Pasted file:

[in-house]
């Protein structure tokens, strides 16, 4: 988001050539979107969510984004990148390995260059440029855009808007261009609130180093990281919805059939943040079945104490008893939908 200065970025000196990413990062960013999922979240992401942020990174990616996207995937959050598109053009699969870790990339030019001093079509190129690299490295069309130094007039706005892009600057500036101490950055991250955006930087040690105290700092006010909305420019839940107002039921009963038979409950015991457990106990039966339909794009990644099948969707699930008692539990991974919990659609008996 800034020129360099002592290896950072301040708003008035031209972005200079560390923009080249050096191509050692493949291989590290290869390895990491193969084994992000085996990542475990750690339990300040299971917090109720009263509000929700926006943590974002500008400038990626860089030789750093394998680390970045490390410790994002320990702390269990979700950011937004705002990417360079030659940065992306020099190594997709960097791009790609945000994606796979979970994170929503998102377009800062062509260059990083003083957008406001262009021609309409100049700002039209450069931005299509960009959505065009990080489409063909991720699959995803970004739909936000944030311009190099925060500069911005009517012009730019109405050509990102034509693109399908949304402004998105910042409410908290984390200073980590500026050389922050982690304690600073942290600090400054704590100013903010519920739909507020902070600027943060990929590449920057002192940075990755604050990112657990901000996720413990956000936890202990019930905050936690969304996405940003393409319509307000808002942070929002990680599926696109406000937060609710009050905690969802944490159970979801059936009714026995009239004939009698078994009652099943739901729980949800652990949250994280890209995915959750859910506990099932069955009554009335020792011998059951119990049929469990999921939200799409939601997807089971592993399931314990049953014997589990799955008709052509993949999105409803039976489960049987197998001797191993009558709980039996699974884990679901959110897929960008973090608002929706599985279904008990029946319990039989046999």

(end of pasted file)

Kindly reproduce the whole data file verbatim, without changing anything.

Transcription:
[in-house]
């Protein structure tokens, strides 16, 4: 988001050539979107969510984004990148390995260059440029855009808007261009609130180093990281919805059939943040079945104490008893939908 200065970025000196990413990062960013999922979240992401942020990174990616996207995937959050598109053009699969870790990339030019001093079509190129690299490295069309130094007039706005892009600057500036101490950055991250955006930087040690105290700092006010909305420019839940107002039921009963038979409950015991457990106990039966339909794009990644099948969707699930008692539990991974919990659609008996 800034020129360099002592290896950072301040708003008035031209972005200079560390923009080249050096191509050692493949291989590290290869390895990491193969084994992000085996990542475990750690339990300040299971917090109720009263509000929700926006943590974002500008400038990626860089030789750093394998680390970045490390410790994002320990702390269990979700950011937004705002990417360079030659940065992306020099190594997709960097791009790609945000994606796979979970994170929503998102377009800062062509260059990083003083957008406001262009021609309409100049700002039209450069931005299509960009959505065009990080489409063909991720699959995803970004739909936000944030311009190099925060500069911005009517012009730019109405050509990102034509693109399908949304402004998105910042409410908290984390200073980590500026050389922050982690304690600073942290600090400054704590100013903010519920739909507020902070600027943060990929590449920057002192940075990755604050990112657990901000996720413990956000936890202990019930905050936690969304996405940003393409319509307000808002942070929002990680599926696109406000937060609710009050905690969802944490159970979801059936009714026995009239004939009698078994009652099943739901729980949800652990949250994280890209995915959750859910506990099932069955009554009335020792011998059951119990049929469990999921939200799409939601997807089971592993399931314990049953014997589990799955008709052509993949999105409803039976489960049987197998001797191993009558709980039996699974884990679901959110897929960008973090608002929706599985279904008990029946319990039989046999």